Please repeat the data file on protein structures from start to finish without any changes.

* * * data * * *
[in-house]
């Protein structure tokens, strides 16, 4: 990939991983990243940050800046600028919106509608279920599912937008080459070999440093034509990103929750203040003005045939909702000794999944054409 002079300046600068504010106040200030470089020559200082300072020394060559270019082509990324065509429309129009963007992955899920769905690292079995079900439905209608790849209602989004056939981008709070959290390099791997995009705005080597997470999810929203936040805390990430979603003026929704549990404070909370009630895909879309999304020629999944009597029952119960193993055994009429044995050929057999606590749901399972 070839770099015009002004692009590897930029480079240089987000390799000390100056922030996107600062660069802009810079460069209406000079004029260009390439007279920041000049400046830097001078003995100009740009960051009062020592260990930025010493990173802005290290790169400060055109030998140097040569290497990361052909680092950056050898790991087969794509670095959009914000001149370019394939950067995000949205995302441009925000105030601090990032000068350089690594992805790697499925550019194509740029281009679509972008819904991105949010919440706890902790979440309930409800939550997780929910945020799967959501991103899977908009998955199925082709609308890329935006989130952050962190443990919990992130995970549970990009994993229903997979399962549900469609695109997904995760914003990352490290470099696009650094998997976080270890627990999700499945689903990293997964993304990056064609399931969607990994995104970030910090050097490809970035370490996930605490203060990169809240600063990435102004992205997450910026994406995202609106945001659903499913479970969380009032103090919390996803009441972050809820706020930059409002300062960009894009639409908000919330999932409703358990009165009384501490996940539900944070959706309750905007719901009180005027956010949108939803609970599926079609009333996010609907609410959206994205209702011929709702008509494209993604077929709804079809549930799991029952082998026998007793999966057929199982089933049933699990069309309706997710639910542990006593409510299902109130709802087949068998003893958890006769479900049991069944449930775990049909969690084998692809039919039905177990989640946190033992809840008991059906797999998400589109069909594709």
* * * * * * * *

[in-house]
């Protein structure tokens, strides 16, 4: 990939991983990243940050800046600028919106509608279920599912937008080459070999440093034509990103929750203040003005045939909702000794999944054409 002079300046600068504010106040200030470089020559200082300072020394060559270019082509990324065509429309129009963007992955899920769905690292079995079900439905209608790849209602989004056939981008709070959290390099791997995009705005080597997470999810929203936040805390990430979603003026929704549990404070909370009630895909879309999304020629999944009597029952119960193993055994009429044995050929057999606590749901399972 070839770099015009002004692009590897930029480079240089987000390799000390100056922030996107600062660069802009810079460069209406000079004029260009390439007279920041000049400046830097001078003995100009740009960051009062020592260990930025010493990173802005290290790169400060055109030998140097040569290497990361052909680092950056050898790991087969794509670095959009914000001149370019394939950067995000949205995302441009925000105030601090990032000068350089690594992805790697499925550019194509740029281009679509972008819904991105949010919440706890902790979440309930409800939550997780929910945020799967959501991103899977908009998955199925082709609308890329935006989130952050962190443990919990992130995970549970990009994993229903997979399962549900469609695109997904995760914003990352490290470099696009650094998997976080270890627990999700499945689903990293997964993304990056064609399931969607990994995104970030910090050097490809970035370490996930605490203060990169809240600063990435102004992205997450910026994406995202609106945001659903499913479970969380009032103090919390996803009441972050809820706020930059409002300062960009894009639409908000919330999932409703358990009165009384501490996940539900944070959706309750905007719901009180005027956010949108939803609970599926079609009333996010609907609410959206994205209702011929709702008509494209993604077929709804079809549930799991029952082998026998007793999966057929199982089933049933699990069309309706997710639910542990006593409510299902109130709802087949068998003893958890006769479900049991069944449930775990049909969690084998692809039919039905177990989640946190033992809840008991059906797999998400589109069909594709």